White Convergence

White Convergence - 1/19/2011 Lecture 6: Black-white...

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1/19/2011 1 Lecture 6: Black-white economic convergence • In 1940, over 70 years after emancipation, the average black male still earned 40% of average white male. By 1980, ratio increased to 80%. • Steady improvements in black human capital : Migration to higher-wage North; Investments in higher levels (and better quality) education • Episodic change : Civil Rights movement; School desegregation Black economic activity after emancipation • In theory, the ending of slavery meant that newly freed blacks could move independently, acquire basic education, own property • In practice, economic advancement was slow: – In 1900, 90 percent of blacks still lived in the South (and 85 percent of these lived in rural areas) – Only 15 percent of rural southern blacks owned their own farm (compared to over 60 percent of whites)… many of the remainder worked as sharecroppers
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2 What is sharecropping? Example of a sharecropping contract Landlord agrees to “furnish each family with quarters [living space] on his plantation, with a fourth of an acre of land for a garden and the privilege of getting firewood… and to divide the crop with them in the following proportions to the hirelings one third of the corn, peas and potatoes gathered and prepared for market; one third net proceeds of the ginned cotton…” (Also agreed to provide tools and feed for work animals) Source: Reid, JEH (1973) Why did sharecropping emerge? • Three possible labor contracts: – RENT : Worker rents for fixed sum; keeps whole crop – WAGE : Worker earns fixed wage; keeps none of crop – SHARE : Worker and landlord split crop • Benefits of tenancy: – Worker and land owner share risk of bad harvests. – Worker and land owner share expertise and capital. • Costs of tenancy: – Reduces worker’s incentive to supply labor because he keeps only a fraction of his marginal output. – Reduces worker’s incentive to improve land (e.g., fencing,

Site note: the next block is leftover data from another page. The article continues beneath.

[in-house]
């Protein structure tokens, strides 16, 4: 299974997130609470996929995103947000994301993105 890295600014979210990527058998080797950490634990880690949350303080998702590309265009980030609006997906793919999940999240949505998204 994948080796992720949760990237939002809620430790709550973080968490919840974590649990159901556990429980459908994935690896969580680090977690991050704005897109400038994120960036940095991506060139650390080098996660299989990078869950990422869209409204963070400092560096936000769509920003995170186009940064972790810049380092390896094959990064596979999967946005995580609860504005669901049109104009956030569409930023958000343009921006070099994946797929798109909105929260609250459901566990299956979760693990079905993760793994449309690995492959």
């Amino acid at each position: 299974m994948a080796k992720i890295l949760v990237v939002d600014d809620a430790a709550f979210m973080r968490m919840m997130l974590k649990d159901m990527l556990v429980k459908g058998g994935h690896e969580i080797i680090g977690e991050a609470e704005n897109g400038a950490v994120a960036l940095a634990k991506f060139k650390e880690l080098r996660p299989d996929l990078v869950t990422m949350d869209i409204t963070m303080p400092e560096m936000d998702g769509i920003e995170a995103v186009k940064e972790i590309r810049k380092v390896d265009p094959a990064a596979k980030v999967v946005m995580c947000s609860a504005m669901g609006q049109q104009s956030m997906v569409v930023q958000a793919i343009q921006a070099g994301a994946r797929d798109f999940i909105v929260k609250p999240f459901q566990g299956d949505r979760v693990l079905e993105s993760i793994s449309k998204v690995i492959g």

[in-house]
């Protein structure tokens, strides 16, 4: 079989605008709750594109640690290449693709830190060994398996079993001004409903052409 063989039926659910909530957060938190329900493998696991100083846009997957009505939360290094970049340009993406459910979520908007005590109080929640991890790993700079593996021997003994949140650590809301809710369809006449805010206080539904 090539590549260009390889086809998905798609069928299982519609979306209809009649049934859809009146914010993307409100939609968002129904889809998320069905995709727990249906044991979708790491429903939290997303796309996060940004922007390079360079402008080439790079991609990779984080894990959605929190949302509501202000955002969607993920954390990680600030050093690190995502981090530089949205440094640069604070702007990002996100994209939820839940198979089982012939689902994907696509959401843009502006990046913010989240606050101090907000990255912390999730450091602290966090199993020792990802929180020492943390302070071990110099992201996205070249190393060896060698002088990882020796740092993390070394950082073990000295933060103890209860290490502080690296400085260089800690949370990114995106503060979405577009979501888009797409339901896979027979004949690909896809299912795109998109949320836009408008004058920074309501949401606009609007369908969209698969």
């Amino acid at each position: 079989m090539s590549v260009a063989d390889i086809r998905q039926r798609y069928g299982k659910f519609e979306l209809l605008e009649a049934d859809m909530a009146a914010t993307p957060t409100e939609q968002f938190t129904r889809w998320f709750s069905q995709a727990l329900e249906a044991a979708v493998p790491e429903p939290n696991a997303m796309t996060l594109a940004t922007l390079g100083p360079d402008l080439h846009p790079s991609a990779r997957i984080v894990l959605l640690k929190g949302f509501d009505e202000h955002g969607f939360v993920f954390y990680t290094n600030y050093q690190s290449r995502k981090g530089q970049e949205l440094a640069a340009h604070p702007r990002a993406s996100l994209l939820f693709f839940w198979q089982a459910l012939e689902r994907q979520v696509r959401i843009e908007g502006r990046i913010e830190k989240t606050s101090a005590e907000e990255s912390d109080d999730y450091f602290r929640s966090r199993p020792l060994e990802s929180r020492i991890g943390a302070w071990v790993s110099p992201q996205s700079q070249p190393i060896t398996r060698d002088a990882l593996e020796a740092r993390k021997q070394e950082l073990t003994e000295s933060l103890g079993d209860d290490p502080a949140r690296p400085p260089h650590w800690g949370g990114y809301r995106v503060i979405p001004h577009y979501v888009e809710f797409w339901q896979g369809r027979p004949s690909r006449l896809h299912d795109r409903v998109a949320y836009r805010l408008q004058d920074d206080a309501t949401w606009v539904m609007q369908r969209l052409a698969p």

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White Convergence - 1/19/2011 Lecture 6: Black-white...

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